My mom and dad had to put their cat to sleep today. That’s slightly better than “put their cat down” and not nearly so clinical as “euthanize” but, the fact is, he’s no longer alive. Of course, my mom didn’t mention it. There were mentions in the morning Bubba’s leg isn’t working and he hasn’t been feeling well for weeks and then Well, he was probably bitten by something, there was slobber all over his back.
I mean, not the slobber or how it got there (I can’t think about it, it’s so heartbreaking), the abrupt passing of things. Dogs, cats, cars, grandparents, houses. Their passing from our lives to another is a blip on her radar. She watched RR today and she would have left without mentioning Bubba’s passing to us had we not ferreted it out.
Death and loss seem to me a practical, essential part of life. Sometimes a really shitty, horrible, awful, part of life and sometimes freeing, or a relief, or a shedding. And around here, it’s coming on fast and strong. I don’t have a way to meet it without turning to face it. It’s facing it gently that’s difficult.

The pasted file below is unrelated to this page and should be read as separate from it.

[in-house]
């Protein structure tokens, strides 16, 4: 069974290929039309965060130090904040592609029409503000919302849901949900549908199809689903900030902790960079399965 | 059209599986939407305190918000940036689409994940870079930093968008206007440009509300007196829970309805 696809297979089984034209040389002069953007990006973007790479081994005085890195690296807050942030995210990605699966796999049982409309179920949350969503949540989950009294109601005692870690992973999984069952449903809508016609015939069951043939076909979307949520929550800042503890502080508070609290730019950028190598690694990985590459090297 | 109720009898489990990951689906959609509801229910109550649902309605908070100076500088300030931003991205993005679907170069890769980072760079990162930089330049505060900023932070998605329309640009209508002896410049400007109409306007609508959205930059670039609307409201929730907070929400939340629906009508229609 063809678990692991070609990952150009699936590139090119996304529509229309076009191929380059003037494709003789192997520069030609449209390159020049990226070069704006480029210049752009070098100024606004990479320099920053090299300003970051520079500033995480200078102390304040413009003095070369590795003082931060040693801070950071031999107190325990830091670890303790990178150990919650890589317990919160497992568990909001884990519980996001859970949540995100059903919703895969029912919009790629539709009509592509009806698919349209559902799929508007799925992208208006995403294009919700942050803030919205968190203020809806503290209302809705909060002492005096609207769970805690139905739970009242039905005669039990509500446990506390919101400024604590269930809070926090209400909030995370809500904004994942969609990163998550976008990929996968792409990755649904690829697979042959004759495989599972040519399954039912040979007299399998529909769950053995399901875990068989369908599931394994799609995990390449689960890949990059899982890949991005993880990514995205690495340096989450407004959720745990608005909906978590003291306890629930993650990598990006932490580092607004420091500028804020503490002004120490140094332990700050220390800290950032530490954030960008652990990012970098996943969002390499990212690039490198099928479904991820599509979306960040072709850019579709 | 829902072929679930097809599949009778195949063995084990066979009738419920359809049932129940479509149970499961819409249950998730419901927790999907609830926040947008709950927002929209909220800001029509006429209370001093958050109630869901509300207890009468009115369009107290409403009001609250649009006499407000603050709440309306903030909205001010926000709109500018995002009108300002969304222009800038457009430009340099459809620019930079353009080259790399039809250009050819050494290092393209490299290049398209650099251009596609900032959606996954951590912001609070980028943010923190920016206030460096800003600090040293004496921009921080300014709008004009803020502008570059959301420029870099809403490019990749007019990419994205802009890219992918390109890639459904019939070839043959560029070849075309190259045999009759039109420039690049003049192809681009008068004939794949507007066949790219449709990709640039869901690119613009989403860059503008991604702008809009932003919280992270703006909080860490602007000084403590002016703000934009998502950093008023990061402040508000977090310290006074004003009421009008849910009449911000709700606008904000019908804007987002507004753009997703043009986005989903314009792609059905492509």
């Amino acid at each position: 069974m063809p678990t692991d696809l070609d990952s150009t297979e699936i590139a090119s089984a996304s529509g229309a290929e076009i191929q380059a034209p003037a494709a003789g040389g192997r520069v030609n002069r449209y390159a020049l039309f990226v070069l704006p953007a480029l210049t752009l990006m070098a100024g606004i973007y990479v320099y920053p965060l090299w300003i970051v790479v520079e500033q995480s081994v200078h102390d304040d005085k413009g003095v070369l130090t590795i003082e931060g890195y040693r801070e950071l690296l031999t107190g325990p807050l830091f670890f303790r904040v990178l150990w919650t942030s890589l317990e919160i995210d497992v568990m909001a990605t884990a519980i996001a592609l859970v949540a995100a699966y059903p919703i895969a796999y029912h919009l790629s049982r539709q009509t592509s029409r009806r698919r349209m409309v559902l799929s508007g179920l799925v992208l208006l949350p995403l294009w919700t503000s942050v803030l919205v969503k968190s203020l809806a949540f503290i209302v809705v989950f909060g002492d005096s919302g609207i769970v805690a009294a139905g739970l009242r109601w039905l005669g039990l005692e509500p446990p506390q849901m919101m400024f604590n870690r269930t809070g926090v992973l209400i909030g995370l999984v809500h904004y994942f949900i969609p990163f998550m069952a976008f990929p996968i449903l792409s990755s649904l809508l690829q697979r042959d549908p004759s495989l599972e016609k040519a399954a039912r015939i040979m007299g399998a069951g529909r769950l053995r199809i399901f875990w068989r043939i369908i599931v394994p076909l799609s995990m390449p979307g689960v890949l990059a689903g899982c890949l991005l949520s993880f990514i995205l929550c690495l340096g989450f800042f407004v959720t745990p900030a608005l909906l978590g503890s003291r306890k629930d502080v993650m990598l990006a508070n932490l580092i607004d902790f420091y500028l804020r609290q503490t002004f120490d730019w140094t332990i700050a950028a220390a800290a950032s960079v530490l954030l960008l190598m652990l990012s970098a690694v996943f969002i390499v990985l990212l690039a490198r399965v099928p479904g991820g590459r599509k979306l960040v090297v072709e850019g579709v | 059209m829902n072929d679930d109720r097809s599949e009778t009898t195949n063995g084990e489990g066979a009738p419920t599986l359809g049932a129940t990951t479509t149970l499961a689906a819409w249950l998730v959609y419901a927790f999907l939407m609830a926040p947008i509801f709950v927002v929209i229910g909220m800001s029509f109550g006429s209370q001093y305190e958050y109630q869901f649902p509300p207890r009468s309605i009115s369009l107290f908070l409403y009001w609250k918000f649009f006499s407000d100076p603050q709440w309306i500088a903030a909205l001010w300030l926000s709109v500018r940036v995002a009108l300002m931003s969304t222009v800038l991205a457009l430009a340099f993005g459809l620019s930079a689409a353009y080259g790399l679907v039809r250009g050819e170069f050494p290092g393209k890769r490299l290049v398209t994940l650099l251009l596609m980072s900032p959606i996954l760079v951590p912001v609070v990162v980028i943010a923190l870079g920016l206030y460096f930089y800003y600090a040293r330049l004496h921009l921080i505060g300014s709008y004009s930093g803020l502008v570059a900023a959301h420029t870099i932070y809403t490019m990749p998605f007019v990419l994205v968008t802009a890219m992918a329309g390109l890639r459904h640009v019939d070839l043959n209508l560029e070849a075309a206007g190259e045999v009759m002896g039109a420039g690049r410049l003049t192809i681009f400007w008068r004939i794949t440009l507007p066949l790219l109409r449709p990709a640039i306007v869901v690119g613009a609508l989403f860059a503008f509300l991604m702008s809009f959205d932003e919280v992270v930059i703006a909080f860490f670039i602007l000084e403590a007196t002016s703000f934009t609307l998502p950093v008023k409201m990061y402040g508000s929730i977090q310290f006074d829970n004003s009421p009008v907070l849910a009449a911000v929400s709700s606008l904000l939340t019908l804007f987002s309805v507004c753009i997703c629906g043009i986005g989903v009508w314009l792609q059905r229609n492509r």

So it wasn’t a conscious decision to tell RR about Bubba. That he had died. Do five year olds understand “passed away”? Is it passed when it wasn’t his decision (although no judgement – it was a sound one)? So, “died” it was. That he was old (which he sort of was) that he had an accident (which he did) and that grannie is very sad (which she is). Five year olds do understand empathy, though, at least a bit, and so over dinner RR decided to make grannie a card:
I felt badly telling her (she might never have noticed Bubba was missing) but it’s also practice. I shouldn’t have to think about that. She shouldn’t have to practice. We should, not. have. to. It might not help her but, I’ll be honest, it helps me. It means the first time I say those words to her won’t be when I have to tell her that her grandfather has died.